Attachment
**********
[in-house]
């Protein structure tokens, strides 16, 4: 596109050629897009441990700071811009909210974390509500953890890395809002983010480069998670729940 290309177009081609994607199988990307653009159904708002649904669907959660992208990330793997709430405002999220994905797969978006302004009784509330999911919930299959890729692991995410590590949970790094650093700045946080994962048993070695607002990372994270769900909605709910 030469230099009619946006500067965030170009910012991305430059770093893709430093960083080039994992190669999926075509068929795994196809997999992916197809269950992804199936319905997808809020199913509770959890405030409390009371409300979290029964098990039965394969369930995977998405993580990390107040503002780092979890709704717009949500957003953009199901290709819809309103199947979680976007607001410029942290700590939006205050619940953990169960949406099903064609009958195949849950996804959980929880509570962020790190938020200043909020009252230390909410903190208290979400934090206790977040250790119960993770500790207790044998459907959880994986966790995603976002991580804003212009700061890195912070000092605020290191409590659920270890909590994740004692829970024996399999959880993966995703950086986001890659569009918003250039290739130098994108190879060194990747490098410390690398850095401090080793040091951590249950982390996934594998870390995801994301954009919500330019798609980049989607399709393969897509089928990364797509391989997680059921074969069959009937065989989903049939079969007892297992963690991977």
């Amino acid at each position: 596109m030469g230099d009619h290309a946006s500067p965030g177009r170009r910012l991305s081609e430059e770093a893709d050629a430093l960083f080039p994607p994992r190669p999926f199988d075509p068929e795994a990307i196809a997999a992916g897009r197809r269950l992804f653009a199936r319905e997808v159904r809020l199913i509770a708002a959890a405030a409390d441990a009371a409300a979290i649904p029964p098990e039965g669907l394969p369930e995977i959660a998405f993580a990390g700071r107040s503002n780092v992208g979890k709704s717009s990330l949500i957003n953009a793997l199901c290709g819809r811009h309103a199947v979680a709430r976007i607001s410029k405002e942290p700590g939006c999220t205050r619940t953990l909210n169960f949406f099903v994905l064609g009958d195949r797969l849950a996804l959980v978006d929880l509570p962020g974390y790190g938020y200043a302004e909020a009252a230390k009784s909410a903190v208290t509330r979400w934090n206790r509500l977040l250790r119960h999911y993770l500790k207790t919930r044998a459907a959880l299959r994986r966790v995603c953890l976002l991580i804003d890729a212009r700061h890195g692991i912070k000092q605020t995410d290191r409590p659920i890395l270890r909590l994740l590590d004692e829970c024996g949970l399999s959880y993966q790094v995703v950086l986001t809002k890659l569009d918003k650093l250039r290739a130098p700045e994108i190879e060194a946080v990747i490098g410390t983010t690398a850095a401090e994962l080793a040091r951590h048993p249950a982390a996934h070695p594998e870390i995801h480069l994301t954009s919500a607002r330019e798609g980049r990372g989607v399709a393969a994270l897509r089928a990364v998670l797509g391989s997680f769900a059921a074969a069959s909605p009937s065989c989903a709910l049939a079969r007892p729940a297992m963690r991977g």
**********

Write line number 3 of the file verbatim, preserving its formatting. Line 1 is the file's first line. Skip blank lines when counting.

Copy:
């Amino acid at each position: 596109m030469g230099d009619h290309a946006s500067p965030g177009r170009r910012l991305s081609e430059e770093a893709d050629a430093l960083f080039p994607p994992r190669p999926f199988d075509p068929e795994a990307i196809a997999a992916g897009r197809r269950l992804f653009a199936r319905e997808v159904r809020l199913i509770a708002a959890a405030a409390d441990a009371a409300a979290i649904p029964p098990e039965g669907l394969p369930e995977i959660a998405f993580a990390g700071r107040s503002n780092v992208g979890k709704s717009s990330l949500i957003n953009a793997l199901c290709g819809r811009h309103a199947v979680a709430r976007i607001s410029k405002e942290p700590g939006c999220t205050r619940t953990l909210n169960f949406f099903v994905l064609g009958d195949r797969l849950a996804l959980v978006d929880l509570p962020g974390y790190g938020y200043a302004e909020a009252a230390k009784s909410a903190v208290t509330r979400w934090n206790r509500l977040l250790r119960h999911y993770l500790k207790t919930r044998a459907a959880l299959r994986r966790v995603c953890l976002l991580i804003d890729a212009r700061h890195g692991i912070k000092q605020t995410d290191r409590p659920i890395l270890r909590l994740l590590d004692e829970c024996g949970l399999s959880y993966q790094v995703v950086l986001t809002k890659l569009d918003k650093l250039r290739a130098p700045e994108i190879e060194a946080v990747i490098g410390t983010t690398a850095a401090e994962l080793a040091r951590h048993p249950a982390a996934h070695p594998e870390i995801h480069l994301t954009s919500a607002r330019e798609g980049r990372g989607v399709a393969a994270l897509r089928a990364v998670l797509g391989s997680f769900a059921a074969a069959s909605p009937s065989c989903a709910l049939a079969r007892p729940a297992m963690r991977g």